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Using meta-learning for automated algorithms selection and configuration: an experimental framework for industrial big data

Abstract

Advanced analytics are fundamental to transform large manufacturing data into resourceful knowledge for various purposes. In its very nature, such “industrial big data” can relay its usefulness to reach further utilitarian applications. In this context, Machine Learning (ML) is among the major predictive modeling approaches that can enable manufacturing researchers and practitioners to improve the product quality and achieve resource efficiency by exploiting large amounts of data (which is collected during manufacturing process). However, disposing ML algorithms is a challenging task for manufacturing industrial actors due to the prior specification of one or more algorithms hyperparameters (HPs) and their values. Moreover, manufacturing industrial actors often lack the technical expertise to apply advanced analytics. Consequently, it necessitates frequent consultations with data scientists; but such collaborations tends to cost the delays, which can generate the risks such as human-resource bottlenecks. As the complexity of these tasks increases, so does the demand for support solutions. In response, the field of automated ML (AutoML) is a data mining-based formalism that aims to reduce human effort and speedup the development cycle through automation. In this regard, existing approaches include evolutionary algorithms, Bayesian optimization, and reinforcement learning. These approaches mainly focus on providing the user assistance by automating the partial or entire data analysis process, but they provide very limited details concerning their impact on the analysis. The major goal of these conventional approaches has been generally focused on the performance factors, while the other important and even crucial aspects such as computational complexity are rather omitted. Therefore, in this paper, we present a novel meta-learning based approach to automate ML predictive models built over the industrial big data. The approach is leveraged with development of, AMLBID, an Automated ML tool for Big Industrial Data analyses. It attempts to support the manufacturing engineers and researchers who presumably have meager skills to carry out the advanced analytics. The empirical results show that AMLBID surpasses the state-of-the-art approaches and could retrieve the usefulness of large manufacturing data to prosper the research in manufacturing domain and improve the use of predictive models instead of precluding their outcomes.

Introduction

The fourth industrial revolution or Industry 4.0 field is increasingly relying on machine learning algorithms. These are generally used to conduct predictive analytics and gain greater insights into the complex manufacturing processes  [1]. For example, ML algorithms have been applied with great success at the process, machine, shop floor and supply chain levels, and have proven effectiveness in predictive maintenance field by predicting the occurrence and severity of machinery failures  [2, 3]. Recently, a predictive model  [4] based on machine learning has been used to estimate and predict the gradual degradation of such machinery, allowing the operators to make informed decisions regarding maintenance operations. These results, among others, indicate heavy interest in ML development and analysis for manufacturing applications.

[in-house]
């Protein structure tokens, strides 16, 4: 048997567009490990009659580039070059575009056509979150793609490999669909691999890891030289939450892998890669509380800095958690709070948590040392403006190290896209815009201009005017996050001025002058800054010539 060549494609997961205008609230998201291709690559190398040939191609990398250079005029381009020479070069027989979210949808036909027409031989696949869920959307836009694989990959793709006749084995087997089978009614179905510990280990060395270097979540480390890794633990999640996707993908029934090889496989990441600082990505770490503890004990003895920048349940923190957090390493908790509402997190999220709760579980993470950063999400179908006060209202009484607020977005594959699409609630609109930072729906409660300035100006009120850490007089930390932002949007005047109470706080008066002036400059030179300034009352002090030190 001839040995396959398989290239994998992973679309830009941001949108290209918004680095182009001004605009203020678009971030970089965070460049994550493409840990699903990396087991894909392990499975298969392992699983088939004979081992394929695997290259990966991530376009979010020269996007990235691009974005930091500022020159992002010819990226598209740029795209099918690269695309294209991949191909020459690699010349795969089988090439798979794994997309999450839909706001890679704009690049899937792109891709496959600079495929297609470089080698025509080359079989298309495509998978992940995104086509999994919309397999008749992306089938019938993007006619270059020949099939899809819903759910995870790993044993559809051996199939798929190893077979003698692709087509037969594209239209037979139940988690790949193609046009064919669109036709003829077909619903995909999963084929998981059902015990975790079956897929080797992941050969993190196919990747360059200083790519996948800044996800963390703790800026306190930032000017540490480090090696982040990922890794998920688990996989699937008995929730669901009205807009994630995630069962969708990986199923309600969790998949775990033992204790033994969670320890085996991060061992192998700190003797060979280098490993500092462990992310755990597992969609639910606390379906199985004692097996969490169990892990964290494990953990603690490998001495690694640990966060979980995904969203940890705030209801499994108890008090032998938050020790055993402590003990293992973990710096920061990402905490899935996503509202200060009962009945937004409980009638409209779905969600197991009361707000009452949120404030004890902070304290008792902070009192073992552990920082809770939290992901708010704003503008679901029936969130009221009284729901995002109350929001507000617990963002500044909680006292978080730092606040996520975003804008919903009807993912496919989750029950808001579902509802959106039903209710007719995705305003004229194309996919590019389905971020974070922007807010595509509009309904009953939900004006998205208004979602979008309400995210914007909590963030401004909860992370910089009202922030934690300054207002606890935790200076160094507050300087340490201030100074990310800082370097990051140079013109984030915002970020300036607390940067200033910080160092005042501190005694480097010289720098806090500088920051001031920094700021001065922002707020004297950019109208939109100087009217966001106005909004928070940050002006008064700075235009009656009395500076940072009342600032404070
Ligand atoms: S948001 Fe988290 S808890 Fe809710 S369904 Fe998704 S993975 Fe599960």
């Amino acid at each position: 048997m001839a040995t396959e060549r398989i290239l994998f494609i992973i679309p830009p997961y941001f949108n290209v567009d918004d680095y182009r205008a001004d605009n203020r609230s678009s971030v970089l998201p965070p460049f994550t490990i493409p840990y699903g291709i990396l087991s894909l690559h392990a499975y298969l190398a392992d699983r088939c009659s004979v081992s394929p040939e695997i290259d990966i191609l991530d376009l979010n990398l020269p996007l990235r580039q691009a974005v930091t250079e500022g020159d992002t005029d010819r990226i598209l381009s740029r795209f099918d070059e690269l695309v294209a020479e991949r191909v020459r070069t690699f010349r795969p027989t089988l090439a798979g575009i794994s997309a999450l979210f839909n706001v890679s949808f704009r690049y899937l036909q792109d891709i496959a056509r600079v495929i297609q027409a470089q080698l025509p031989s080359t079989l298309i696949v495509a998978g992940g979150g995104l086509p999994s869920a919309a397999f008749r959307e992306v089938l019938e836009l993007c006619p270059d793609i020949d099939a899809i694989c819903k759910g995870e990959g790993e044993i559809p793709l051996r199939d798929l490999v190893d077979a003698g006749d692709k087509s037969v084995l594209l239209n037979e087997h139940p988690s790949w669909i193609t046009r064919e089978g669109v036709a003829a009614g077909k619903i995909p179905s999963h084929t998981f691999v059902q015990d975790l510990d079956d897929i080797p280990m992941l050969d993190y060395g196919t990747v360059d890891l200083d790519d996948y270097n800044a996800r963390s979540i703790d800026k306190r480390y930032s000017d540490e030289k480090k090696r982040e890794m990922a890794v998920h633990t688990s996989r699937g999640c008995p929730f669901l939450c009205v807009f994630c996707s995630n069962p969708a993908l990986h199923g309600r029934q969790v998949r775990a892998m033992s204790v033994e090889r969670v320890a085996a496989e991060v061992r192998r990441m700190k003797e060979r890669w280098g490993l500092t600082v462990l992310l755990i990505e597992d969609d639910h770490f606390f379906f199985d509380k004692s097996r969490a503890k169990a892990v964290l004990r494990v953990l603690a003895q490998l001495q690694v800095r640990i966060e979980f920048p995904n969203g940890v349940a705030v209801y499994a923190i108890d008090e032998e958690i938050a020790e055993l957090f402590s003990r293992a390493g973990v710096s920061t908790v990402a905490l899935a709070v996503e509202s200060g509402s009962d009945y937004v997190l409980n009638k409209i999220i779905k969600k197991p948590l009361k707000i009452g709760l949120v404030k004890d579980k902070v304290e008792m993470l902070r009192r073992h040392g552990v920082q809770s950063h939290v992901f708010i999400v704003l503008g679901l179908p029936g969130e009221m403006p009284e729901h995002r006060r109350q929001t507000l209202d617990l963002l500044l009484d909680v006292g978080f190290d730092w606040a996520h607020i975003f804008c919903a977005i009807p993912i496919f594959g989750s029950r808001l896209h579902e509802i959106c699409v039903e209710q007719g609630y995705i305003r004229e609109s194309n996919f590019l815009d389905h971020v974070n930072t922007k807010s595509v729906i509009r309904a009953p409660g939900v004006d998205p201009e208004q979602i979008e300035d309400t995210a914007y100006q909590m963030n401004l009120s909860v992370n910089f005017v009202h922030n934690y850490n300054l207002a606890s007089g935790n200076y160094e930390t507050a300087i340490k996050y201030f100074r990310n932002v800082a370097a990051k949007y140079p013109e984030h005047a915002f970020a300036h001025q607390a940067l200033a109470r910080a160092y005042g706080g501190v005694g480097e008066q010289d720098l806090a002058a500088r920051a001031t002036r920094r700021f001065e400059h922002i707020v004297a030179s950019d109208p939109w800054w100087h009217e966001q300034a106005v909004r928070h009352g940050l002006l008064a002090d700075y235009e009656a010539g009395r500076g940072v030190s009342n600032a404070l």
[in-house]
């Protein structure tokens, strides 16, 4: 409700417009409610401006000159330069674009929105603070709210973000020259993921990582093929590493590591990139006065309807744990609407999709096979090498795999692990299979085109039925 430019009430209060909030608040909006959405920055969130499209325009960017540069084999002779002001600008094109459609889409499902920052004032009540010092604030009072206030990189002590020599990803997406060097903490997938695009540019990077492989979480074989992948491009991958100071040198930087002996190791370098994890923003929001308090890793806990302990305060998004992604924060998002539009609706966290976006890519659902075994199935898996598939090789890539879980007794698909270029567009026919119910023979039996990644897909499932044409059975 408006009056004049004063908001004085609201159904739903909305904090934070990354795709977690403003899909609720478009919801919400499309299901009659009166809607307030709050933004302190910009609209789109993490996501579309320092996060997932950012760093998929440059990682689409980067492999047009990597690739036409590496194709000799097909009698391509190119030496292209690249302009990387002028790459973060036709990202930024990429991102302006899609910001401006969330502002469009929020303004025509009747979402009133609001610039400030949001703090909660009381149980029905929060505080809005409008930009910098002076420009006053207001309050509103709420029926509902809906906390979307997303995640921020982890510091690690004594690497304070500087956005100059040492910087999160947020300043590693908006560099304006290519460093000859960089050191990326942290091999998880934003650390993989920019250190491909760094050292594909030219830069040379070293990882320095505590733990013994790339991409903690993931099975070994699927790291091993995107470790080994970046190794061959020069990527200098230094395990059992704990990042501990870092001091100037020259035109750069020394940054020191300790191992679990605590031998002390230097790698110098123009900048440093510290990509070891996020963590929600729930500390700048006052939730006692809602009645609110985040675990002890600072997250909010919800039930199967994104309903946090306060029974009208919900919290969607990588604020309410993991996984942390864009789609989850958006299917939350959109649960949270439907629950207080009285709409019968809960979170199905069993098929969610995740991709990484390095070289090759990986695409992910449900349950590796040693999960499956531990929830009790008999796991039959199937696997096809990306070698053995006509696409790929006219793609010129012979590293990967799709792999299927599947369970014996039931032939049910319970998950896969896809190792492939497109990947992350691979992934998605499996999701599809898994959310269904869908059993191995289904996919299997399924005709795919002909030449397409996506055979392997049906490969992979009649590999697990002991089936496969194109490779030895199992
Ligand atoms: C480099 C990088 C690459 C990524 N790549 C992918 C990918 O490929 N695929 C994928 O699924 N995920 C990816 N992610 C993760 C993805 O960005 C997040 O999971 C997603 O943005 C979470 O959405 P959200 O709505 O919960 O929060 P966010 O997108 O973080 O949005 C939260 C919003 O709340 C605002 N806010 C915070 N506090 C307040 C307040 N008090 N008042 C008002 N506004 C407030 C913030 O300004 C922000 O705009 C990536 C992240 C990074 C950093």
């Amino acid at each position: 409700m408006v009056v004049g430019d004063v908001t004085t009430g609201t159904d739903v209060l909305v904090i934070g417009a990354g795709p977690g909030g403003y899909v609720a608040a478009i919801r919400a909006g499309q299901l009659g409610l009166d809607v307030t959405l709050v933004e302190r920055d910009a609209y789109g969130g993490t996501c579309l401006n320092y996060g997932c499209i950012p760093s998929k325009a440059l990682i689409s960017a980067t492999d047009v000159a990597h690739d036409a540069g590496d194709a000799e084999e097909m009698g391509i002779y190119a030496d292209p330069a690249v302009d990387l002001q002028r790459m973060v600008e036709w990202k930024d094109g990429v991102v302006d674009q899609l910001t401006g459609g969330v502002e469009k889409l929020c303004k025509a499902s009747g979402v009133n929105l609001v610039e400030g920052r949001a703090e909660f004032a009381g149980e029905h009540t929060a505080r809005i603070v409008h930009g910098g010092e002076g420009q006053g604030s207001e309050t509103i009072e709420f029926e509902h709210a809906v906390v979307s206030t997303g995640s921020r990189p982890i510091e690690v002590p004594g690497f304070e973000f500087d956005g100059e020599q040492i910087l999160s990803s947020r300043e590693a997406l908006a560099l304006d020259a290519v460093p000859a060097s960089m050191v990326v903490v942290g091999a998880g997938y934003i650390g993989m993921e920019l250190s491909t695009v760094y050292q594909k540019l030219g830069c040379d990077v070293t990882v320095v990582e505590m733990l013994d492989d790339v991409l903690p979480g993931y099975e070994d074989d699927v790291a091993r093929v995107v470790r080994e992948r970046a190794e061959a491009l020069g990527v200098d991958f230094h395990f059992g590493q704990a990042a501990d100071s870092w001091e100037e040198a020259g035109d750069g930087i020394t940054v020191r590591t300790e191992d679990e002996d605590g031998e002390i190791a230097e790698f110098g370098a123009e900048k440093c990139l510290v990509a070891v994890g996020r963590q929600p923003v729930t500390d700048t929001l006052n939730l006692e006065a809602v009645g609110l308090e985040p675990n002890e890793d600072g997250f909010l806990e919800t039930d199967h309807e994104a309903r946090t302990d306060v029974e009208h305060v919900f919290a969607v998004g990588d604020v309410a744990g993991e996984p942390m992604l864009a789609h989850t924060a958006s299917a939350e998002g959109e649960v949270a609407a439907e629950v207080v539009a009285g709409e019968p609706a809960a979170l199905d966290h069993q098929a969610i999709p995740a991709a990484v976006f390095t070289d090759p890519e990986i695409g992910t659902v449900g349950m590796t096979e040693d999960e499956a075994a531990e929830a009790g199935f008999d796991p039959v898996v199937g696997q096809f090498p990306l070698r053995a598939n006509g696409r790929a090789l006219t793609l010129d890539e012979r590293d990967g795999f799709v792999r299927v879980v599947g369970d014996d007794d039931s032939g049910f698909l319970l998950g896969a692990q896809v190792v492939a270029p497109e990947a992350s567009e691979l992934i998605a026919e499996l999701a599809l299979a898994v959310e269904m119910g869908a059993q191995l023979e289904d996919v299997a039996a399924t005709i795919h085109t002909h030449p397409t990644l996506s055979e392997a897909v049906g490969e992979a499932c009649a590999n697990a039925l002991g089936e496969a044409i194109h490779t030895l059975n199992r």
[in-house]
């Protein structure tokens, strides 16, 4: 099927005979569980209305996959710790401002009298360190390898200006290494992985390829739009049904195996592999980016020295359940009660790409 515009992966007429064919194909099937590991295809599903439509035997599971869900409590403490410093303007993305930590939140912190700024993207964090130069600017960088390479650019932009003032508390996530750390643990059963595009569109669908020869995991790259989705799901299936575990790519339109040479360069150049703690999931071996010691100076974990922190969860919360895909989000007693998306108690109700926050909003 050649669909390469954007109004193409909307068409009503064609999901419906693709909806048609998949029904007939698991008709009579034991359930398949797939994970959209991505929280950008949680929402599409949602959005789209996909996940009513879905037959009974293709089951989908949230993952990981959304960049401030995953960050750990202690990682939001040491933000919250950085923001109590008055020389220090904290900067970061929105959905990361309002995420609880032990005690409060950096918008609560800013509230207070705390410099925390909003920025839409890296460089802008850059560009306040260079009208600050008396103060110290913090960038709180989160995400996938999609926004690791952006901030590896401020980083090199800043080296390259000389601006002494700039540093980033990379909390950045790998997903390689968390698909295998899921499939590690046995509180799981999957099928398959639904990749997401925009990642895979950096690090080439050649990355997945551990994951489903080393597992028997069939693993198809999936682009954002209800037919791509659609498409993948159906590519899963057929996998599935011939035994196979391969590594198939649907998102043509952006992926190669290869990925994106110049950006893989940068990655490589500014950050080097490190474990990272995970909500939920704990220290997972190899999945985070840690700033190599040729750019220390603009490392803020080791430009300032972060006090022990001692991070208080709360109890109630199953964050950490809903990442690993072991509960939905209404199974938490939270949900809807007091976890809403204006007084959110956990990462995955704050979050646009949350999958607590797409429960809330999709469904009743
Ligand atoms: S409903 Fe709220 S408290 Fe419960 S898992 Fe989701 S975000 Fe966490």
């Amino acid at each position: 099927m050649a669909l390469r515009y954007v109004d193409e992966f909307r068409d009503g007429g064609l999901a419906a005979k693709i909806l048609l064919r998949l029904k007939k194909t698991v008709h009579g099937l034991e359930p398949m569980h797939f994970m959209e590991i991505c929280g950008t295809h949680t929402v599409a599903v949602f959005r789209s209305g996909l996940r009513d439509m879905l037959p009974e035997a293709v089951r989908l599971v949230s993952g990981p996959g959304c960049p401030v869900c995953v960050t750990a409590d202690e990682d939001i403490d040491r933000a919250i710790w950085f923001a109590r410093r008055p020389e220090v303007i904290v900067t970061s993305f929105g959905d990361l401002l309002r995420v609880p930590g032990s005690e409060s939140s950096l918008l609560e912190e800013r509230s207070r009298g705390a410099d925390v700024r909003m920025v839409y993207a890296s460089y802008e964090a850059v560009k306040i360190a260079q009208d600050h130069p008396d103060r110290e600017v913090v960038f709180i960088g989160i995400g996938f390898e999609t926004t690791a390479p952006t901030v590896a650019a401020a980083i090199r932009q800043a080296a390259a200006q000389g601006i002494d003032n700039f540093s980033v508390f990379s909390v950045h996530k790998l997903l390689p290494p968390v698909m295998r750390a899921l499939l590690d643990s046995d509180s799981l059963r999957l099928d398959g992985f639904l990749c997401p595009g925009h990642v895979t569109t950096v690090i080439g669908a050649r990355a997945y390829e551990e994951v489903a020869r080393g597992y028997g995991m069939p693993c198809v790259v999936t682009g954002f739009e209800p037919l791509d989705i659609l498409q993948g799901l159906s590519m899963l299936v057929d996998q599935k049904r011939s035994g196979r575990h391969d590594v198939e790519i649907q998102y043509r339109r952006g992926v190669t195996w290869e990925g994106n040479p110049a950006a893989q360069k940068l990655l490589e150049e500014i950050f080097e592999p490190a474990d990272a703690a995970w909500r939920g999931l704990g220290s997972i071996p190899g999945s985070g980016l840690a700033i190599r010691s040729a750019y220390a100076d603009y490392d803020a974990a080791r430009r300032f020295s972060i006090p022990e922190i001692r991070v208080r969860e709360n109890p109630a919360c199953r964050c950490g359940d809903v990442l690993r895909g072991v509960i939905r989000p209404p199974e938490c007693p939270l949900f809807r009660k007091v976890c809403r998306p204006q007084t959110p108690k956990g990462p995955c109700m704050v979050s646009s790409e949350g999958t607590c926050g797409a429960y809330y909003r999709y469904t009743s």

As machine learning has proven its benefits and efficiency in many fields, its successful implementation in the context of manufacturing industry requires a large effort from human experts and practitioners since there is no one size fits all algorithm that can perform well on all possible problems  [5]. Even though being familiar with manufacturing data, industrial researchers are still lacking the machine learning expertise required to handle these industrial big data sources  [6].

To overcome such a lack, they often cooperate with data science experts. Nevertheless, for this interactive process to converge, a lot of effort and time is required from both sides. This is due to the fact that devising and deploying ML solutions needs to be started from scratch. This long journey has to start from a lengthy data provisioning process. It continues with finding the right collaborators which requires a continuous back-and-forth exchange between ML experts and industrial actors. Hence, automating activities often require human expertise that would allow smart factories actors and researchers to rapidly build, validate, and deploy machine learning solutions.

Motivated by this goal, Automated Machine Learning (AutoML)  [7] has emerged as a new research field aiming to automatically select, compose, and parameterize machine learning models, which are able to achieve an optimal performance on a given task. Owing to the immense potential of AutoML, various learning paradigms have been applied to this task and tools are available to the research community such as TPOT  [8], AutoWEKA  [9], Auto-sklearn  [10], as well as commercially ones such as RapidMiner  [11], Big ML  [12], and Data Robot  [13]. However, the computational complexity, the huge time required to get the results, and the technical expertise required to deploy them, have prevented many applications of these techniques in the manufacturing field  [14, 15]. Hence, the industrial needs are yet to be fulfilled  [6, 15].

In this paper, we present AMLBID, a novel meta-learning based tool with the advantage of a computational complexity near O(1), intended for automating the selection and parametrization of ML models that deal with industrial big data. Therefore, the proposed solution may improve their quality of service, productivity, and more importantly, reduce the need for ML human experts.